T Nation

I Want to Be a Crossfit Champion

I’m just kidding with the title, but in all fairness. All this hype around Crossfit has really made me want to become somewhat well-rounded and a more athletic version of myself. I am not planning on doing any random workouts but rather pick out the most popular exercises that are prevalent in crossfit workouts and specifically get better at them.

Here is what I had in mind:

Day 1)

Skill: Pistol Squats

Strength:
Squat variation
Deadlift variation
Lunges/KB Swings

Conditioning:

  • Some form of jumping

Day 2)

Skill: Muscleups

Strength:
Bench press/Pullups
DB Incline Bench/ DB Rows
Weighted Dips/Bicep Curls

Conditioning:

  • Rowing on C2 rower

Day 3)

Skill: Handstand pushups

Strength:
Overhead Press variation
Power Snatch/Power Clean
Weighted Dips/Weighted Carries

Conditioning:

  • Sprints

*To clarify some things, the Bench/Pullups for instance is a superset of the two exercises back to back.

  • Rep ranges for the mentioned exercises will be a combination of ramps and or low/high reps depending on how I feel.
    *Abs are thrown in here and there
  • I do 3 on/1 off and repeat.

Its a very general overview of the program, I would really love to hear what you guys think. My age is 25, i’ve been into sports most of my life (Basketball, soccer, football) and i’ve been strength training for 4-5 years. I would love to just stay healthy, be athletic while improving my performance.

Here are some of my lifts:

Bench Press 330 pounds
Back Squat 330 pounds
Deadlift 507 pounds
Overhead press 200 pounds

My squat is extremely weak I know, I bench what I squat and my front squat is almost as high as my back squat numbers. I usually squat high bar medium close stance. My inner thighs are relatively large while my outer thighs are almost completely flat with no sweep. Not sure what the reason for my weak squat might be. I am 6 feet 4 inches tall and I weigh 230 pounds.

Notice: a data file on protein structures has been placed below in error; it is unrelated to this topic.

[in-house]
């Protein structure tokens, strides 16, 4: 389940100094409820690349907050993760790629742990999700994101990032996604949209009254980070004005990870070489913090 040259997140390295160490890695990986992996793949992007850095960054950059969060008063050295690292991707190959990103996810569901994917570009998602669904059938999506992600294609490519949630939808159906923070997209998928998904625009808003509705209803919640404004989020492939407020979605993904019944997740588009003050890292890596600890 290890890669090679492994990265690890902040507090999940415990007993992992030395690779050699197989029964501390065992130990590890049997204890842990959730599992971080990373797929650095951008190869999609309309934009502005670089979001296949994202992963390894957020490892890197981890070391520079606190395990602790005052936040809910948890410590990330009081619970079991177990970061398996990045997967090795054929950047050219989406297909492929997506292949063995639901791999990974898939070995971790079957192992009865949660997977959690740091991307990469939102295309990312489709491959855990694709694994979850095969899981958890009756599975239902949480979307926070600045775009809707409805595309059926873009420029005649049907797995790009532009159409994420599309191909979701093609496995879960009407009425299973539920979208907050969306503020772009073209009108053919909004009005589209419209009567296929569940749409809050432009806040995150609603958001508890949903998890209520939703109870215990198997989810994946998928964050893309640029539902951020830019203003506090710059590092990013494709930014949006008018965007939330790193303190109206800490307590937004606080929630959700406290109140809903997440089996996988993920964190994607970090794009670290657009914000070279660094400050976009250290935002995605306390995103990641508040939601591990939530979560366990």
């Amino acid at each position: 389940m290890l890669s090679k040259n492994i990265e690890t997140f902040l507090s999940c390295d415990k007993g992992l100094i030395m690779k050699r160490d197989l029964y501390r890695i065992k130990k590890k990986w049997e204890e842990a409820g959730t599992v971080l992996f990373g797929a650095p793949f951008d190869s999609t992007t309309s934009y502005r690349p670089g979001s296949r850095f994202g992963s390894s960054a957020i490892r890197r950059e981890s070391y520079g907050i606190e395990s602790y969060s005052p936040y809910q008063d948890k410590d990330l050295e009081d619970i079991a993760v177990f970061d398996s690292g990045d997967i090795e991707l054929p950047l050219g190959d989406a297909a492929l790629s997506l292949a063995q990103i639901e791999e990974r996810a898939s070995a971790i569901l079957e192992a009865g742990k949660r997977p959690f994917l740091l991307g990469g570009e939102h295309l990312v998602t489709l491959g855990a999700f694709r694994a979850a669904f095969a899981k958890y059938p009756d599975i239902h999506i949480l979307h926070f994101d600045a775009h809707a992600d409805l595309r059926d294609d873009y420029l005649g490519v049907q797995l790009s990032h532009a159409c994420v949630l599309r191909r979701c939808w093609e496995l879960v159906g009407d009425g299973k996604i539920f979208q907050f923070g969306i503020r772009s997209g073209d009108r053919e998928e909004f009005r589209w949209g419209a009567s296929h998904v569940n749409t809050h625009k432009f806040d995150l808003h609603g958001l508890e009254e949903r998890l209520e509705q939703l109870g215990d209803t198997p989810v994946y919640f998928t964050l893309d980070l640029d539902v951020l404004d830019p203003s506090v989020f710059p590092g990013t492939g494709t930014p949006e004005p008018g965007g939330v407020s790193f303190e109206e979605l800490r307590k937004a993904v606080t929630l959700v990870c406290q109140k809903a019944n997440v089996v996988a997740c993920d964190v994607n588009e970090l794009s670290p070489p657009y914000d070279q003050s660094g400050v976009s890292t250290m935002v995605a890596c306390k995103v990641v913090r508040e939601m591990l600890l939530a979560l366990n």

Question: Would you say this routine is balanced in terms of movements? And also in terms of ratio of pulling to pressing? Anything you dislike? Are there some foundational errors in the program itself?

I guess I could see myself eventually join a Crossfit box, but I want to become more efficient at some of the movements first. I know it would probably be smarter to just join one now and make use of the coaching there but I really want to see how far I can make it on my own and plus save my wallet from abuse since its extremely expensive joining an affiliate in Sweden.

Thank you=)

Look up the Gant Grimes hybrid Program.

I’m following a variation of it. You can see my log over in the training log area. Its called “Trying Something New.”

Thanks buddy=) Will follow!

[quote]Asoss wrote:
I am not planning on doing any random workouts but rather pick out the most popular exercises that are prevalent in crossfit workouts and specifically get better at them.[/quote]
I’m not sure if you were exaggerating or what, but I just looked back at the last six weeks of Crossfit WODs. The “most popular exercises” - meaning those that appeared most often - were:

Deadlifts, power cleans, pull-ups, handstand push-ups, and rowing (like cardio on a C2, not barbell rowing). They appeared 11 or more times in the last six weeks.

The next most common exercises were: Running, box jumps, thrusters, and overhead squats. Each appeared 5-8 times in the last six weeks.

Basing a training program around those could help build a pretty solid athletic foundation.

[quote]Strength:
Overhead Press variation
Power Snatch/Power Clean
Weighted Dips/Weighted Carries

*To clarify some things, the Bench/Pullups for instance is a superset of the two exercises back to back. [/quote]
So you were considering supersetting snatches and cleans? Yeah, no, don’t do that.

Why do abs deserve to be treated to recklessly? It’d make more sense to train them deliberately and with maximum efficiency.

FWIW, a front squat almost equal to your bench, and both being about 1.5x bodyweight, is pretty solid.

Unless you ever plan on stepping on a bodybuilding stage, you can completely forget thinking in these terms.

Asked and answered. I’m not saying it’s necessarily an excuse at all, but taller dudes will generally have a harder time squatting.

Check these articles for some ideas on how to program things:




Those should give you a better idea of how to lay things out more effectively. Or just jump on one of those plans as-is.

olympic lifts, steroids ,handstands, repeat.

[quote]Chris Colucci wrote:

[quote]Asoss wrote: